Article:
Though earlier writers were investigating asset allocation strategies that real people might consider using, an unfortunate detour in much of the recent research about “market timing” has been to compare only a 100 percent stocks fixed allocation strategy against a strategy switching between 100 percent stocks and 100 percent cash as dictated by the timing rule in which changes are made even when the market is just slightly above or slightly below its “fair valuation level.” Studies considering only extreme allocation choices include Smithers and Wright (2000) and Stein and DeMuth (2003), who find supporting evidence for timing, and Fisher and Statman (2006) and Blanchett (2011), who find opposing evidence for timing.

Focusing on the negative studies, Fisher and Statman (2006) is one of the few extant studies providing counter evidence to the idea that a market-timing strategy guided by existing valuation measures with relatively few trades made over a long period can improve risk-adjusted investment returns. However, their investigation is limited by their comparison of the above-mentioned extreme strategies. One hundred percent stocks is a rather volatile benchmark for comparison that is usually not used by conservative household investors. Ex ante, it also has a much higher average stock allocation than the timing strategies. It is important too that the extreme market-timing strategies they consider fail to hedge against the possibility that valuations can deviate from their average levels for extended periods. As for Blanchett (2011), the timing decisions are made randomly, and the Monte Carlo simulation produces returns that are independent over time, leaving no role for valuation feedback. This will not be convincing to anyone who believes that valuations may be beneficial in predicting long-term returns.

Responding, in particular, to the Fisher and Statman study, Pfau (2012) finds that most every permutation of valuation-based asset allocation strategies based on PE10 demonstrates strong potential to improve risk-adjusted returns for conservative long-term investors. Such valuation-based strategies provide comparable returns as 100 percent stocks, but with substantially less risk according to a wide variety of risk measures. Meanwhile, valuation-based strategies provide comparable risks and the same average asset allocation as a 50/50 fixed allocation strategy, but with much higher returns. When comparing the absolute returns for different strategies, the 50/50 fixed allocation strategy provides a more suitable benchmark, as it allows for comparisons between strategies with similar risk and the same average stock allocation.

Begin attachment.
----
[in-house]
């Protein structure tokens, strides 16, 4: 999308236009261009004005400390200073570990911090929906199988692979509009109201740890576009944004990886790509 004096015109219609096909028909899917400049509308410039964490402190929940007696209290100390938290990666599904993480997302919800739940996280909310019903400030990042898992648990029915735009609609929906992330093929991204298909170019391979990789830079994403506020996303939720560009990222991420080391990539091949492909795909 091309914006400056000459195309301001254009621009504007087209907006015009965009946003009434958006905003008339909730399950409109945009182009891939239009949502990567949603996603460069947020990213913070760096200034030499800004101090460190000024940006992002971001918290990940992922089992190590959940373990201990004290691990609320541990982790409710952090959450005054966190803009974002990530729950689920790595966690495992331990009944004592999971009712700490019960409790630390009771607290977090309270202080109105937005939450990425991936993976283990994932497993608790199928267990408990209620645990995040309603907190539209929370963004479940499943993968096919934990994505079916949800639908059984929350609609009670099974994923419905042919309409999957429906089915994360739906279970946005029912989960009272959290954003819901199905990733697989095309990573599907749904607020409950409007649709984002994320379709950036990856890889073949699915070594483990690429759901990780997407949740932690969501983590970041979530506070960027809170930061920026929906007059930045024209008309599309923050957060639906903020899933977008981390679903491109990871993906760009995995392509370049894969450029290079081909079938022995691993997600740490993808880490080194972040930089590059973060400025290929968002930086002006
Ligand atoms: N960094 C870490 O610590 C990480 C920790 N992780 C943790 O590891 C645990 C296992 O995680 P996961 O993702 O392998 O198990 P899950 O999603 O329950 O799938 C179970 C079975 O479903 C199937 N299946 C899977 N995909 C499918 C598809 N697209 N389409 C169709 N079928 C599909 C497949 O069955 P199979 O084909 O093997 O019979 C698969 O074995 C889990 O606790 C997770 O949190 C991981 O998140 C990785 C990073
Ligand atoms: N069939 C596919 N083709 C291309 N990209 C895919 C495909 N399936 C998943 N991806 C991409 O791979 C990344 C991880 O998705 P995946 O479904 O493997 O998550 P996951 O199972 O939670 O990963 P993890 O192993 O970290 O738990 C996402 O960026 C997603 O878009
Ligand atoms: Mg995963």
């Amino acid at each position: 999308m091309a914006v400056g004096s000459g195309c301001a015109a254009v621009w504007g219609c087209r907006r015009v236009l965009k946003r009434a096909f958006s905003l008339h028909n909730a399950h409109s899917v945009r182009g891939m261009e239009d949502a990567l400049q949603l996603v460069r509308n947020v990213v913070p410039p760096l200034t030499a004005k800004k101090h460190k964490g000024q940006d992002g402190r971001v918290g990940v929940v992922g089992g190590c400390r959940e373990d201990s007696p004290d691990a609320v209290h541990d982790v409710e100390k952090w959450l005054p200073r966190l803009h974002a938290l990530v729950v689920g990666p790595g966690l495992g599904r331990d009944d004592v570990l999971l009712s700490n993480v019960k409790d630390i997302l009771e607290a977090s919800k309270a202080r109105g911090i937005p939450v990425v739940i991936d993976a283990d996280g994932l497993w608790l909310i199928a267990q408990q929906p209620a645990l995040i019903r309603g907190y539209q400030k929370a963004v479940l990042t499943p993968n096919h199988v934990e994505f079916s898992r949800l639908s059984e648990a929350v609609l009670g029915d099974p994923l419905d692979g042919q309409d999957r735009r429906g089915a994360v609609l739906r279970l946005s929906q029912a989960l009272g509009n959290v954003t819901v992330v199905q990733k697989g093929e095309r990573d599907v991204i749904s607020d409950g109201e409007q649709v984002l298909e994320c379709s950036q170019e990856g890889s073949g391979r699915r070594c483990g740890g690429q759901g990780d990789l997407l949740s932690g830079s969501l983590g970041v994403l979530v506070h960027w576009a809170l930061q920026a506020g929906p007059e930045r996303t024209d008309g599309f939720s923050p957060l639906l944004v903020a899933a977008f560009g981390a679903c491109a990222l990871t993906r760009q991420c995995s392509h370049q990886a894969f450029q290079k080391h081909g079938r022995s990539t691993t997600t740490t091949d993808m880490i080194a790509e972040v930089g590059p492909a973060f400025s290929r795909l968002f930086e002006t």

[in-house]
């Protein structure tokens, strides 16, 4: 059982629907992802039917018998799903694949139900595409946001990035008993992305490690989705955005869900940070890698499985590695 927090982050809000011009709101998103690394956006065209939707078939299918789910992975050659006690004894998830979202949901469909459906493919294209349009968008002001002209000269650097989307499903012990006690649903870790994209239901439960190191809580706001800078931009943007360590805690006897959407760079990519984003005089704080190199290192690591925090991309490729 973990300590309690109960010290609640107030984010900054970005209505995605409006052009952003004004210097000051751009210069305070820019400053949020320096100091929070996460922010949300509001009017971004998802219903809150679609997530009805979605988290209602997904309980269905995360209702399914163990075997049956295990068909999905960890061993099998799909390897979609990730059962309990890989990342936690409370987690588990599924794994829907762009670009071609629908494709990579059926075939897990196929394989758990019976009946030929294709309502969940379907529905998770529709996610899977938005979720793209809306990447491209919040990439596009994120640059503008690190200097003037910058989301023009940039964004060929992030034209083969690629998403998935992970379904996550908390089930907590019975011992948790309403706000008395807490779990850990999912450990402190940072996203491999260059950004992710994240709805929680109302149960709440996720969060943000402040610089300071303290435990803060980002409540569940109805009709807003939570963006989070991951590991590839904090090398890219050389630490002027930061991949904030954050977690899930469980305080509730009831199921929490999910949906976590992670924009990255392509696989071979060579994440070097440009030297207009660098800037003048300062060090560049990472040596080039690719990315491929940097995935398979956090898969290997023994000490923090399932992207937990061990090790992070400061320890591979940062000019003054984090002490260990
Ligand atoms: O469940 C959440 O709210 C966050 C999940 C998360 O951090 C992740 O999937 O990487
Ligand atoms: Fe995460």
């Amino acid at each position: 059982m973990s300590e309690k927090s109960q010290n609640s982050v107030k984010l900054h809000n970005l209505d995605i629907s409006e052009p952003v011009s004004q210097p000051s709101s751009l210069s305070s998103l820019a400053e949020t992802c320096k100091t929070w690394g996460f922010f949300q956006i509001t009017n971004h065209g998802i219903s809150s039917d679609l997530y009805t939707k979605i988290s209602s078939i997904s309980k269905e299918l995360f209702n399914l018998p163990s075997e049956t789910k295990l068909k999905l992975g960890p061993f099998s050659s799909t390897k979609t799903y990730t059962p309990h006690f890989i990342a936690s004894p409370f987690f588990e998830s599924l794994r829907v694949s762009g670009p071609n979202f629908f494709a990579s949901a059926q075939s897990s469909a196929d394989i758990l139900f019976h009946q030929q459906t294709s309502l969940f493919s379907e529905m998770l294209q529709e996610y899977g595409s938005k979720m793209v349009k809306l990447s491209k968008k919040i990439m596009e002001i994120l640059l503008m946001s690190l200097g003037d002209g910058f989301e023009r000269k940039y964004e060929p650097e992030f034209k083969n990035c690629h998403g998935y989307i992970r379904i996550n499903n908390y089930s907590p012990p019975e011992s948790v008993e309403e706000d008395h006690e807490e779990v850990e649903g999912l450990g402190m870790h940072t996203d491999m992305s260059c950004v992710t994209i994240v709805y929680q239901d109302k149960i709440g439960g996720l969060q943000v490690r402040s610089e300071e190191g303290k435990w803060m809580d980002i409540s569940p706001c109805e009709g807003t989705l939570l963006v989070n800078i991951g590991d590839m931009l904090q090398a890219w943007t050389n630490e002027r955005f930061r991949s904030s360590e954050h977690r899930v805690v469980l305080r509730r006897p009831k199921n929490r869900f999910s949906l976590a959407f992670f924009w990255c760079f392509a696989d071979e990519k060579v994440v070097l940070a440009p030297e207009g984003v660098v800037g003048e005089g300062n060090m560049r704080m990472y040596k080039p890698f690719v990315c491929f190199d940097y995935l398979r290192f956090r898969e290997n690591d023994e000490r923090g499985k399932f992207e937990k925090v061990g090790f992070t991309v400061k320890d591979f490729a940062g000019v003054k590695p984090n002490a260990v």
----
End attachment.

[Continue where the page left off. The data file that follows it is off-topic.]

Having already implicitly understood the need for more suitable comparison groups and more realistic allocation choices, Solow, Kitces, and Locatelli (2011) is another study arguing that valuation-based strategies can improve risk-adjusted returns. Though they may have overstated the case for statistical significance by not considering that their data observations are overlapping rather than independent, they do provide a compelling case that capital market expectations do differ dramatically between high and low valuation environments.

The above studies describe the situation for the accumulation phase. For retirement decumulation, Kitces (2008) and Pfau (2011b) both use fixed asset allocations to explore the relationship between retirement date valuations and sustainable withdrawal rates. Kitces (2008) argues that safe withdrawal rates are higher when valuations are low. Pfau (2011b) extends this idea with a regression model also including dividend yields and bond yields to show that historically a close relationship has existed between sustainable withdrawal rates and these variables. We can obtain fairly reasonable predictions for the sustainable withdrawal rate based on market conditions at the retirement date. If valuations affect withdrawal rates when using a fixed asset allocation, the next reasonable step is to consider the impact of changing allocations in response to valuations. Kitces (2009) does investigate the impact of valuation-based strategies on sustainable withdrawal rates, arguing that incorporating valuations into asset allocation decisions can help increase the safe withdrawal rate.

Methodology and Data